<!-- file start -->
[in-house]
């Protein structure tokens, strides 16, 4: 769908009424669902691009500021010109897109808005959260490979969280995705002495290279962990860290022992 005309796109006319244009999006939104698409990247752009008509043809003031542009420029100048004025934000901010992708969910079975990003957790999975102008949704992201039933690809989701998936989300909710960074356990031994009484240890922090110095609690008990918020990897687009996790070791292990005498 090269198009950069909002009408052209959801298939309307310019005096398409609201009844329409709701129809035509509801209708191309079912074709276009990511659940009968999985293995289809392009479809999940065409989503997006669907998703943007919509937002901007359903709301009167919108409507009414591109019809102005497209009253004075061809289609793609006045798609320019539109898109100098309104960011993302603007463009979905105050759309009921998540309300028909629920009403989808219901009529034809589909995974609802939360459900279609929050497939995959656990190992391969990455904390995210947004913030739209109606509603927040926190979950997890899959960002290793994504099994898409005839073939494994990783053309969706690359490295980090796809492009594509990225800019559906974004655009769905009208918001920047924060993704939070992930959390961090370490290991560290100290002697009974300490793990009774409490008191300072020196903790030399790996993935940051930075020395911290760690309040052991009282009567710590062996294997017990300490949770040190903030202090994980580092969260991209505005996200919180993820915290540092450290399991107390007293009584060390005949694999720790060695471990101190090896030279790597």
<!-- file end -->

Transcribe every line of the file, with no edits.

[in-house]
């Protein structure tokens, strides 16, 4: 769908009424669902691009500021010109897109808005959260490979969280995705002495290279962990860290022992 005309796109006319244009999006939104698409990247752009008509043809003031542009420029100048004025934000901010992708969910079975990003957790999975102008949704992201039933690809989701998936989300909710960074356990031994009484240890922090110095609690008990918020990897687009996790070791292990005498 090269198009950069909002009408052209959801298939309307310019005096398409609201009844329409709701129809035509509801209708191309079912074709276009990511659940009968999985293995289809392009479809999940065409989503997006669907998703943007919509937002901007359903709301009167919108409507009414591109019809102005497209009253004075061809289609793609006045798609320019539109898109100098309104960011993302603007463009979905105050759309009921998540309300028909629920009403989808219901009529034809589909995974609802939360459900279609929050497939995959656990190992391969990455904390995210947004913030739209109606509603927040926190979950997890899959960002290793994504099994898409005839073939494994990783053309969706690359490295980090796809492009594509990225800019559906974004655009769905009208918001920047924060993704939070992930959390961090370490290991560290100290002697009974300490793990009774409490008191300072020196903790030399790996993935940051930075020395911290760690309040052991009282009567710590062996294997017990300490949770040190903030202090994980580092969260991209505005996200919180993820915290540092450290399991107390007293009584060390005949694999720790060695471990101190090896030279790597």